Glenor Glenda, our maid, was upside down. Rather, her face was upside down. Or maybe I was upside down. I couldn't tell much through the foggy haze. Suddenly her face changed to Saw's Billy the Puppet's upside down face, leering at me with with those cold, unblinking eyes. I closed my eyes wishing him to go away.
"Good lord, now what?" I heard Zombos say.
"He passed out," she frantically said. "I think he was watching Two Thousand Maniacs! when he fainted."
"Here, then, give me the smelling salts. And stop bending over him like that. Give him some air."
I opened my eyes. Zombos' face was upside down now, leering at me with its stern, accusatory eyes. I wished him to go away.
"You ninny," he said, holding the smelling salts under my nose. "Don't know why you insist on putting yourself through these exercises in self-punishment. If you don't want to see Saw IV, then just don't see it."
He helped me to my feet, though I was still a bit wobbly. "I thought if I prepared myself by watching one of the earliest gore films it would help desensitize me. I have a responsibility to our readers," I explained.
"Oh, I think the five of them really don't want to see Saw IV, either," joked Zombos. At least I hope he was joking. "How far did you get into Herschell Gordon Lewis' Two Thousand Maniacs?"
"The axe scene. When she got her thumb cut off I started getting woozy. The axe scene did me in after that." I sipped the glass of Glen Caren Glenor handed to me. There's nothing like a vatted malt whiskey to bring back the color in your cheeks; bright red color, like the color of freshly spilled blood.
And there's lots of bright 1960's-colored blood in Two Thousand Maniacs!, the second film in the Godfather of Gore's blood trilogy that ushered in the splatter-horror genre to an eager drive-in movie audience. Dipping once too often into the nudie-cutie and exploitation well, Lewis and his partner David Friedman searched for their next commercial gusher. They found it in colorized gore, delivered with manic glee, cheap setups, and lingering eyefuls.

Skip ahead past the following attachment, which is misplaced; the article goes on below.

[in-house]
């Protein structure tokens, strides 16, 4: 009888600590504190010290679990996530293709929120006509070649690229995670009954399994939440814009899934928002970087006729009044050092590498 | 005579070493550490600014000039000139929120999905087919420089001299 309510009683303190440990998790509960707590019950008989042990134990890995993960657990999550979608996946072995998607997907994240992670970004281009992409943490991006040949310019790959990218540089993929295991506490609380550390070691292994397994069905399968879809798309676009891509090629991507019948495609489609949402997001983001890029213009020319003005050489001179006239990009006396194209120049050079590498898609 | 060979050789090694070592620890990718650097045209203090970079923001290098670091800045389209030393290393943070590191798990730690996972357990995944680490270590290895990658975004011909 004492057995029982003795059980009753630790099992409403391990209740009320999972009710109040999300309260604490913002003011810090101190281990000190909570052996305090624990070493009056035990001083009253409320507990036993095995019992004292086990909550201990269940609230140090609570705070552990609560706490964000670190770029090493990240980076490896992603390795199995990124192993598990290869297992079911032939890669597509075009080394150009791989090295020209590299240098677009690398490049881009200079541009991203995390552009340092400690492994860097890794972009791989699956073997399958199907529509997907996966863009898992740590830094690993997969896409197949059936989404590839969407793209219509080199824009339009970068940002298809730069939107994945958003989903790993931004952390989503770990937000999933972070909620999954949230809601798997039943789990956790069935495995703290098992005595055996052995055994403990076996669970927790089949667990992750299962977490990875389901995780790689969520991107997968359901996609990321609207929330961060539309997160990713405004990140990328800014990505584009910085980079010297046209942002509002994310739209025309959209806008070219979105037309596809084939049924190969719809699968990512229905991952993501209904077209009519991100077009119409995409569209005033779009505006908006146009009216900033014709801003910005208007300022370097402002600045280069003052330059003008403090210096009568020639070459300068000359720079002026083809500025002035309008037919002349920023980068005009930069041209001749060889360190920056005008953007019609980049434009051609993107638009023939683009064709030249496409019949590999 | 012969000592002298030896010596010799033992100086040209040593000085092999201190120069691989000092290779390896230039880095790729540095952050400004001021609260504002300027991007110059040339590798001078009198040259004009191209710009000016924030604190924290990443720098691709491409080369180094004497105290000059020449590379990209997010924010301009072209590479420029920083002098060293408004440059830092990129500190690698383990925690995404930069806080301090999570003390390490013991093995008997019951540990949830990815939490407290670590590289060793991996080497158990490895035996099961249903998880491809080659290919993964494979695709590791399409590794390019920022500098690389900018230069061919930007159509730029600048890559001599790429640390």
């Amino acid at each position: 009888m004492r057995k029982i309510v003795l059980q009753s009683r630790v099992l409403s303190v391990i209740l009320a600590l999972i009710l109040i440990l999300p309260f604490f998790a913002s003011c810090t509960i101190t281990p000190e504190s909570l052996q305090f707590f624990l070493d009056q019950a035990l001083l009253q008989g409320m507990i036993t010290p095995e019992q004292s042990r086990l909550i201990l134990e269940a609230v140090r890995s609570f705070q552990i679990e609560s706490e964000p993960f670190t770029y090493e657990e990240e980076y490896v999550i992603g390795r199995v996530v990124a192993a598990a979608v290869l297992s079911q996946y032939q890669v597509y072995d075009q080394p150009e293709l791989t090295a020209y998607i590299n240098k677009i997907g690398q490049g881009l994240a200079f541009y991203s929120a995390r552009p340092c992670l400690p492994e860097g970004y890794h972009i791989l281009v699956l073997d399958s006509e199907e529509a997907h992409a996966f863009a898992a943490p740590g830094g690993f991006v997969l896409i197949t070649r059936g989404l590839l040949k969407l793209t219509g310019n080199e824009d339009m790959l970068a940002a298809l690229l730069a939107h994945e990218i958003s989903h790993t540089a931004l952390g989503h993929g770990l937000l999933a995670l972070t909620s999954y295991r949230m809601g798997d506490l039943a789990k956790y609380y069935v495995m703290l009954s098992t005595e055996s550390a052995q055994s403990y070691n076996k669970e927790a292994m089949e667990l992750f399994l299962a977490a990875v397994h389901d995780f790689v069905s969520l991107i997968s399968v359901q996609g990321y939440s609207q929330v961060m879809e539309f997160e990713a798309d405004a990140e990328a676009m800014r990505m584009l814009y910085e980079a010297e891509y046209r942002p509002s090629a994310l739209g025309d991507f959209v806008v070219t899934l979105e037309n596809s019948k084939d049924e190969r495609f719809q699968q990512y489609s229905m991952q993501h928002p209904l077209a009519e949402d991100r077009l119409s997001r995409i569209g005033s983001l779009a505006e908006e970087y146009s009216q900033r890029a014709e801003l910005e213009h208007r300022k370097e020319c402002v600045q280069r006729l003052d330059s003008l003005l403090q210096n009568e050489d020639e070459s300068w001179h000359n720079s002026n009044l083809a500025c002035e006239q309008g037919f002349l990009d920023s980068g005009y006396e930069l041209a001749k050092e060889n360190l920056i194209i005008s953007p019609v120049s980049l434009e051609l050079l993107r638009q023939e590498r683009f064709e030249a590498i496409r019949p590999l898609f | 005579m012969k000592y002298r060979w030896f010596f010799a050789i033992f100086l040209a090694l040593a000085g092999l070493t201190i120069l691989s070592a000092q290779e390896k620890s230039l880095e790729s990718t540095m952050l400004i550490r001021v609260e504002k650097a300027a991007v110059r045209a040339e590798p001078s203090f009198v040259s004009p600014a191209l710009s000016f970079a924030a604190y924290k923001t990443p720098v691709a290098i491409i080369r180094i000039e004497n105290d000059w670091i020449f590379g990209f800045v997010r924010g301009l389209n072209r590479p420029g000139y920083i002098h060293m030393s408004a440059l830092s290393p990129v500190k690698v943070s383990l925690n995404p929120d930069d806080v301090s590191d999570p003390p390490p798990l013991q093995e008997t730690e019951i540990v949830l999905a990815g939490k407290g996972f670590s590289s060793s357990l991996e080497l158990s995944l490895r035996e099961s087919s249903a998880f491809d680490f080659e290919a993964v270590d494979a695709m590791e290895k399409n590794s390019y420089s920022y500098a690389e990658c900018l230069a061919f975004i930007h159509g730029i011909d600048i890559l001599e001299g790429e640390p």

Perhaps it's the gleefully sadistic way in which the Brigadoon-like southern townspeople of Pleasant Valley go about torturing and killing the slow-to-grasp-the-situation northerners, or maybe it's the hokey acting and poor direction slamming against the energetically strummed banjo songs, sung by the strolling bluegrass trio as the entire town celebrates its revenge-filled centennial. Whatever the reasons, the film is still a wild southern fried terror ride that revels in its nastiness while cheekily grinning from ear to ear. The gore is mild compared to today's more graphic, mechanically-oriented, dismembering and mashing appliances, but a simple knife, or axe, or sharply nailed barrel always provides a homey touch of stark horror whimsy to any victimization.
Every hundred years the town of Pleasant Valley comes to life, looking for a little cold comfort by revenging its destruction on those damn Yankees that decimated it during the civil war. Since revenge mostly involves innocent people–and rarely anyone who instigated it in the first place–the townsfolk detour a few northern-born passersby off the highway and into the town as centennial guests of honor. Lucky them.
A carload of two bickering couples–bickering couples are the staple of horror films–are the first to find themselves invited to the barbecue. The couple with extra-kinky shenanigans in mind– another staple–are the first to succumb to the town's madness. They each go off looking for a tryst with a local yokel, but find terror instead.